He also encouraged the Jesuits in all their businesses. When the Venetians asked Crete for help against the Ottomans, Alexander promised in return that the Jesuits could return to the Venetian territory, from which they were expelled in 1606. He also continued to support the Jesuits in their conflict with the Jansenists, the whose sentence he had supported as an advisor to Innocent X.
The French Jansenists argued that the sentences condemned in 1653 were not actually in Augustusus, written by Giansenio. Alexander VII confirmed that they were present, with the bull Ad Sanctam Beati Petri Sedem (October 16, 1656), declaring that the five propositions of Jansenio, mainly concerning the grace and nature of man, were heretical. The Pope also sent in France a form, which was to be signed by the whole clergy, as a means to identify and eradicate Jansenism, and which also found wide acceptance among public opinion.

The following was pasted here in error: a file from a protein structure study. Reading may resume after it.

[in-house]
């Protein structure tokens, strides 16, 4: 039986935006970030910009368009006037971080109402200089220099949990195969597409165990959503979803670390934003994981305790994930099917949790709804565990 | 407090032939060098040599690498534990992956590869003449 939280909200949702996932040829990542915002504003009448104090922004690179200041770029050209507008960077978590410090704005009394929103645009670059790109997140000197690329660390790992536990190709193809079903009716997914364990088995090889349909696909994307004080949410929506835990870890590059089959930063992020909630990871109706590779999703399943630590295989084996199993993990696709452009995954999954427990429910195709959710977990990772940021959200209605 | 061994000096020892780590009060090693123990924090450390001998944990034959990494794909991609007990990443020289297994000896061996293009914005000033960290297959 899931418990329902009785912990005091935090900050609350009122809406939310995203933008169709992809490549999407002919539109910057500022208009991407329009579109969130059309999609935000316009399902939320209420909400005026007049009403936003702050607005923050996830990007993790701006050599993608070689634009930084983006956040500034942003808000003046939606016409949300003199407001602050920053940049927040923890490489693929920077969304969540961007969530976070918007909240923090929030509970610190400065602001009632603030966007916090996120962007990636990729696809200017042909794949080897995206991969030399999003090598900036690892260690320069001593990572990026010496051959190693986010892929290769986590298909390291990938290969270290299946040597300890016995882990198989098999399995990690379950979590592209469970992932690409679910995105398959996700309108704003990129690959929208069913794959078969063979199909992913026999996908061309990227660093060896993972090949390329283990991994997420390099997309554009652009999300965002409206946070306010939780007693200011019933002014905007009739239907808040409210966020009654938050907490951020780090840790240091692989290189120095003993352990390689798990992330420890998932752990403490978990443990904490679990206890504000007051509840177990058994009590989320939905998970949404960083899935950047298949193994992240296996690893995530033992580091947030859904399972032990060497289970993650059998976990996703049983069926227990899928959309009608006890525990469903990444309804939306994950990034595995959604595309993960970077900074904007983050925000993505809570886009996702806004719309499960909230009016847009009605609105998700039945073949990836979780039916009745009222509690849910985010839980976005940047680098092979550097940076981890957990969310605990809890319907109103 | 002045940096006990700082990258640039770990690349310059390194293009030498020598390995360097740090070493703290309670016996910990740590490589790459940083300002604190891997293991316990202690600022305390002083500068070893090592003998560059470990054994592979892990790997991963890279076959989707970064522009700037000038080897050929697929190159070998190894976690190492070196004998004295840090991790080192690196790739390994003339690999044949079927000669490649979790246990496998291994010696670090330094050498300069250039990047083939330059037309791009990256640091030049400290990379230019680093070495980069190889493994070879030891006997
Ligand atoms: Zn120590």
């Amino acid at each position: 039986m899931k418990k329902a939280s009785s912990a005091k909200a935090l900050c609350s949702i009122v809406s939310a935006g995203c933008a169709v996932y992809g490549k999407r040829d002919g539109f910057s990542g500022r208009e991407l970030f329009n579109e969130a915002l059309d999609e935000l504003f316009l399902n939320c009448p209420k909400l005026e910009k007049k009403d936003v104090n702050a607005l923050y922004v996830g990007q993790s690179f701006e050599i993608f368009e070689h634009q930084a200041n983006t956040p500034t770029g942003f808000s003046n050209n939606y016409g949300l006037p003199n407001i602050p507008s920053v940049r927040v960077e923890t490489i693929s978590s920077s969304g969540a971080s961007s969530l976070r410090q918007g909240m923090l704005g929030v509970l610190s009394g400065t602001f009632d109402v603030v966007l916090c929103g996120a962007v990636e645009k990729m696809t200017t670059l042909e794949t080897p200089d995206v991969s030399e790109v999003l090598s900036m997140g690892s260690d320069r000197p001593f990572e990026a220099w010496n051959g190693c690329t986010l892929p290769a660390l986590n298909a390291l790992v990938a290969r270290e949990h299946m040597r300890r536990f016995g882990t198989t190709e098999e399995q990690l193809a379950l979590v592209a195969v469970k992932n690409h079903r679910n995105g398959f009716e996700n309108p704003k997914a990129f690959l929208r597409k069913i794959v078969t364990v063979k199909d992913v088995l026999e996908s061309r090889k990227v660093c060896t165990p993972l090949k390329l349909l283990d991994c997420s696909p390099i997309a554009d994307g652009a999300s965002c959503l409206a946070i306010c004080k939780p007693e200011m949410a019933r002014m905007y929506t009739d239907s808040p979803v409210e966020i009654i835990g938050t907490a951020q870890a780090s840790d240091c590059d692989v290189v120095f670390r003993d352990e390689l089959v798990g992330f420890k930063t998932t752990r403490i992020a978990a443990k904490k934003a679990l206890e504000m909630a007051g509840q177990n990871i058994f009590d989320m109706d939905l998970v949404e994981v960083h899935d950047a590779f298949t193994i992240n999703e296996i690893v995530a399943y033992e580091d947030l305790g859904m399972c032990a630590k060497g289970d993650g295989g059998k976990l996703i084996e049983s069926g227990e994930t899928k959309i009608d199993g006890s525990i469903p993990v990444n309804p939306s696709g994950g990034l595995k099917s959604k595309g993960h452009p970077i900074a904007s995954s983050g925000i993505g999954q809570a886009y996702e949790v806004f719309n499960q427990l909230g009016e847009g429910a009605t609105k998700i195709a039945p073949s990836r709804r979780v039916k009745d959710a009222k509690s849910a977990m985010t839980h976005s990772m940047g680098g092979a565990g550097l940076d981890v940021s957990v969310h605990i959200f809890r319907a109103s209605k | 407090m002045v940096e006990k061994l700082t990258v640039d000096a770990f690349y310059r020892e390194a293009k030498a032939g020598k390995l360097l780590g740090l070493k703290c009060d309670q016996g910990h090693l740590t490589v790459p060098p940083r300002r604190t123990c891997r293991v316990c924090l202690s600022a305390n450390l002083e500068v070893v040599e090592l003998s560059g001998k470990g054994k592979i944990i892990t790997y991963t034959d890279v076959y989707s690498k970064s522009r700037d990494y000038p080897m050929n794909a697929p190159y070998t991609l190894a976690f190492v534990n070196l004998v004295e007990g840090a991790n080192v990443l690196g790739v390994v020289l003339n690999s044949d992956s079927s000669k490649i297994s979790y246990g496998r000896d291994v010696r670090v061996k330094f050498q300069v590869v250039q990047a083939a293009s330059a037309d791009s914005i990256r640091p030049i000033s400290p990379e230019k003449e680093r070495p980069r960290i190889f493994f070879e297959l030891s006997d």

In 1661, in order to prevent the circulation of unorthodox contents, he prohibited the translation of the Roman missal into French; in 1665 he canonized Francis de Sales, whose figure as a faithful servant of the Gospel and the poor had wide fame among his contemporaries.
Alexander died in 1667; his funeral monument was commissioned to Gian Lorenzo Bernini and can still be admired today in the Basilica of San Pietro; Pope Clement IX succeeded him.